A few minutes later, emerging from the store empty handed, my purse one kiloton lighter, I inhaled the sickeningly sweet smell of shopping, laced with sweating drink cups and cheap flowers.  I sneezed twice.  But it felt good.  Atlas had taken his weight back, and I could walk free.

And I vowed never to search for characters in a mall again.

Saturday, June 5, 2010

The Top Twenty

Rory and Jennie are my superstars right now!  I emailed Rory on Wednesday, asking if she could help me with the twenty titles of books in a YA romantic/fantasy vein, and she's already responded.  She's done this in the midst of starting her library's summer reading program and, well, having a life.  And Jennie, being an expert in the genre (apparently, since I didn't know this before) helped with the list. So, I say...


And here's the list:

1. Book of a Thousand Days
2. A Northern Light
3. Tender Morsels
4. Evernight
5. Lips Touch: Three Times
6. Possession
7. The Kind of Friends We Used to Be
8. City of Bones
9. Perchance to Dream
10. Graceling
11. Before Midnight
12. A Great and Terrible Beauty
13. Brightly Woven
14. Madapple
15. The Silver Metal Lover
16. The Iron Daughter
17. Sunshine
18. Wicked Lovely
19. Trickster's Queen
20. How I Live Now

Now I really just need to get my ass in gear and work on my own word-webs.

Personal Writing Challenges

Yesterday the finalists came out on Nathan Bransford's blog for the chase/action sequence.  Unsurprisingly, out of the 450+ entries, mine did not make the top ten.  While not unsurprising (the odds being 1/90+ for making the top 5 finalists), the fact that I didn't make it plus my own extreme perfectionism hit home that, yes sir! I'm still an amateur.  It was a good thing to remember, and humbling all the same.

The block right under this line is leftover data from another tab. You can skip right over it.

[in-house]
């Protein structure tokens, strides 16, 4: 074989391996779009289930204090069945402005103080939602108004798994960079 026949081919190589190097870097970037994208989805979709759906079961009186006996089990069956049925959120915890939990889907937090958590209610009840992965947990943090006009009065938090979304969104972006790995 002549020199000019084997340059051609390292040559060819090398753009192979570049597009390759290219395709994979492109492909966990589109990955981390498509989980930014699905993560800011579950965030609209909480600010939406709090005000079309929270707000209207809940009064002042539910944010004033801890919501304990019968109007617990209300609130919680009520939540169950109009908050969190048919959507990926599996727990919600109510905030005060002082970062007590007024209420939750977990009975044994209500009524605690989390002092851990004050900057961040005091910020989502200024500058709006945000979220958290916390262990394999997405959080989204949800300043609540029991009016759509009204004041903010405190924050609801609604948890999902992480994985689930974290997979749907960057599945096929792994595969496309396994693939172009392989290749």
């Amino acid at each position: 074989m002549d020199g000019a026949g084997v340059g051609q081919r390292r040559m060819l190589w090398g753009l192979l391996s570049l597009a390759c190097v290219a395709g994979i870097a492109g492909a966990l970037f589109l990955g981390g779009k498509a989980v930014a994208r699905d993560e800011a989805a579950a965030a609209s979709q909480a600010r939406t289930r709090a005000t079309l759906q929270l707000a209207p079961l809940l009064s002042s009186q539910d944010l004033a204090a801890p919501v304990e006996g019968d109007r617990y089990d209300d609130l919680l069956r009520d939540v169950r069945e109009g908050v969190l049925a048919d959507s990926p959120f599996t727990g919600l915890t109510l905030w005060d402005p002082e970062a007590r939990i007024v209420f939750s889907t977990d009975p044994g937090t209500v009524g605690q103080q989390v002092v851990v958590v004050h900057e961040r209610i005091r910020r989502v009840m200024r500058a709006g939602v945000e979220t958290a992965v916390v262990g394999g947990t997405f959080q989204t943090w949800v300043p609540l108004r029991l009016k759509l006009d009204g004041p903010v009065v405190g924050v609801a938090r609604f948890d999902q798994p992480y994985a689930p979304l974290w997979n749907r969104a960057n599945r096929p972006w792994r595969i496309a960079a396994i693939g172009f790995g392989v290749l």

So, what to do?  Be proactive.

Challenge 1:
I joined a group on She Writes for peer-critiquing.  Last night, I introduced myself to the group, offered my own humble reading eyes, and explained what I've been working on (specifically referencing Anabelle).  Less than 12 hours later, someone offered to read for me!  Whoot!  Thank you, Greta!

Challenge 2:
I've also decided to be a little more proactive about changing the titles of the trilogy, especially thanks to the advice of Rachelle Gardner.  I've emailed my beautiful, wonderful, amazing children's-librarian friend Rory to help me in finding 20 titles of YA books with similar themes, and she's happily accepted the challenge.  The next step is for me to sit down with a pencil and paper (real paper, not the post-its on my computer) and brainstorm more words that directly connect to my work.  I still think the biggest problem will be creating titles that are thematically connected in some way between the three novels (without going the route of Anabelle Lindsky and the Tale of...), but one step at a time, please....

Challenge 3:
I was feeling extremely reflective yesterday about my writing, and it wasn't necessarily positive reflection.  I had checked out The Secret Year from the library to see what kind of books Nathan Bransford represents, and read it yesterday.  It's a wonderfully well-written, emotionally gripping book (though the ending left me hanging just a little).  But it made me question my own style.  To date, whether it's the writing that I've done in the past year and half, or the writing I did in JHS, HS, and college, it's all been heavily dialogue-driven.  My husband has said in the past that my writing reads like a screenplay.  So I was lamenting my dialogue-based work to him yesterday afternoon, saying how difficult it's always been for me to write colorful, emotional, descriptive prose over telling dialogue.  And so, he says to me, "Write a story without any dialogue."  And the heavens opened and the angels cheered, and I mentally smacked myself for not giving myself such an assignment long ago.  It's such a simple idea.